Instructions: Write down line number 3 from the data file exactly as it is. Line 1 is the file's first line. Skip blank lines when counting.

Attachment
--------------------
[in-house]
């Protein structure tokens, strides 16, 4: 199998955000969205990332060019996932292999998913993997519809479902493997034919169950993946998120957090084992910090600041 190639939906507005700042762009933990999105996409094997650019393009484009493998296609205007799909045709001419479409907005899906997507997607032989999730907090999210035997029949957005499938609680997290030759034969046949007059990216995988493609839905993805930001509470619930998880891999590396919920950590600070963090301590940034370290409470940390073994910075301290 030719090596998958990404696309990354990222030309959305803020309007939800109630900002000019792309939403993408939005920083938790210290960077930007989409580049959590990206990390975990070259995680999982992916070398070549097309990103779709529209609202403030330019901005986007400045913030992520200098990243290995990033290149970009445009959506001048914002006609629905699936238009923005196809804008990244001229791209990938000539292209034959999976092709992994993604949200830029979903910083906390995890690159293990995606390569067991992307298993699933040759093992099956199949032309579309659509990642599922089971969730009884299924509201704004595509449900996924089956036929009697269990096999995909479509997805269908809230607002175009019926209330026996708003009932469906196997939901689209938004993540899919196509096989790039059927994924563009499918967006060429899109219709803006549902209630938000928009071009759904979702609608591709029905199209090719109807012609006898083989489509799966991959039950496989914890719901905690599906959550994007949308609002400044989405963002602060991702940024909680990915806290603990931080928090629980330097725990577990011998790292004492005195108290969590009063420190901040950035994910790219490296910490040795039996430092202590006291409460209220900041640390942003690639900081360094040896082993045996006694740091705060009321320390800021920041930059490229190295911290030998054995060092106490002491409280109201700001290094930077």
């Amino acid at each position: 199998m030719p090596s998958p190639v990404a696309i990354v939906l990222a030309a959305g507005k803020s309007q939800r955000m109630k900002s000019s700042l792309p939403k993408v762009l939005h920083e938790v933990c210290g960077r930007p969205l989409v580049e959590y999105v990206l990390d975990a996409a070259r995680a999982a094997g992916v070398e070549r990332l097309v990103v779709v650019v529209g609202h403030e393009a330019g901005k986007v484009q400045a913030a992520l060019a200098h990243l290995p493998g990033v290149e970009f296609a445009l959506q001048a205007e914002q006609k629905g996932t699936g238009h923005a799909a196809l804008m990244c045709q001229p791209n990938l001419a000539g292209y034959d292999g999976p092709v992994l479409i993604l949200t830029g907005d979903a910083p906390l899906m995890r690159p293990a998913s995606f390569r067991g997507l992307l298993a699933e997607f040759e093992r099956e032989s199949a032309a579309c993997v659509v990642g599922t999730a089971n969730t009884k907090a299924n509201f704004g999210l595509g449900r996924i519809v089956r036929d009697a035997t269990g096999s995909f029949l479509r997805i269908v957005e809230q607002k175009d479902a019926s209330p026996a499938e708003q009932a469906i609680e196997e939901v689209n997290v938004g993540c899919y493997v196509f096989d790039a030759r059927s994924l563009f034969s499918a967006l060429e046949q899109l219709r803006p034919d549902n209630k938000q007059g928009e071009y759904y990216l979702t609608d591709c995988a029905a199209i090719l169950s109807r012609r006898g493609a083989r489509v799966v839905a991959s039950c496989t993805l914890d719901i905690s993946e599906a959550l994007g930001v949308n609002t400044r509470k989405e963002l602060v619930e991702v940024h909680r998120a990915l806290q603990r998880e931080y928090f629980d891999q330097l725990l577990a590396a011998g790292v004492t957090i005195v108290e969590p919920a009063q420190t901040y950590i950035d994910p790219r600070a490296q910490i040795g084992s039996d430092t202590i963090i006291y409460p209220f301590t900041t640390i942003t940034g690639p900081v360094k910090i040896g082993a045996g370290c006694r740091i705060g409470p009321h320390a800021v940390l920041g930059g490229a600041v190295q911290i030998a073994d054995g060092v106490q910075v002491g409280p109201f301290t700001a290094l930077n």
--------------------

């Amino acid at each position: 199998m030719p090596s998958p190639v990404a696309i990354v939906l990222a030309a959305g507005k803020s309007q939800r955000m109630k900002s000019s700042l792309p939403k993408v762009l939005h920083e938790v933990c210290g960077r930007p969205l989409v580049e959590y999105v990206l990390d975990a996409a070259r995680a999982a094997g992916v070398e070549r990332l097309v990103v779709v650019v529209g609202h403030e393009a330019g901005k986007v484009q400045a913030a992520l060019a200098h990243l290995p493998g990033v290149e970009f296609a445009l959506q001048a205007e914002q006609k629905g996932t699936g238009h923005a799909a196809l804008m990244c045709q001229p791209n990938l001419a000539g292209y034959d292999g999976p092709v992994l479409i993604l949200t830029g907005d979903a910083p906390l899906m995890r690159p293990a998913s995606f390569r067991g997507l992307l298993a699933e997607f040759e093992r099956e032989s199949a032309a579309c993997v659509v990642g599922t999730a089971n969730t009884k907090a299924n509201f704004g999210l595509g449900r996924i519809v089956r036929d009697a035997t269990g096999s995909f029949l479509r997805i269908v957005e809230q607002k175009d479902a019926s209330p026996a499938e708003q009932a469906i609680e196997e939901v689209n997290v938004g993540c899919y493997v196509f096989d790039a030759r059927s994924l563009f034969s499918a967006l060429e046949q899109l219709r803006p034919d549902n209630k938000q007059g928009e071009y759904y990216l979702t609608d591709c995988a029905a199209i090719l169950s109807r012609r006898g493609a083989r489509v799966v839905a991959s039950c496989t993805l914890d719901i905690s993946e599906a959550l994007g930001v949308n609002t400044r509470k989405e963002l602060v619930e991702v940024h909680r998120a990915l806290q603990r998880e931080y928090f629980d891999q330097l725990l577990a590396a011998g790292v004492t957090i005195v108290e969590p919920a009063q420190t901040y950590i950035d994910p790219r600070a490296q910490i040795g084992s039996d430092t202590i963090i006291y409460p209220f301590t900041t640390i942003t940034g690639p900081v360094k910090i040896g082993a045996g370290c006694r740091i705060g409470p009321h320390a800021v940390l920041g930059g490229a600041v190295q911290i030998a073994d054995g060092v106490q910075v002491g409280p109201f301290t700001a290094l930077n």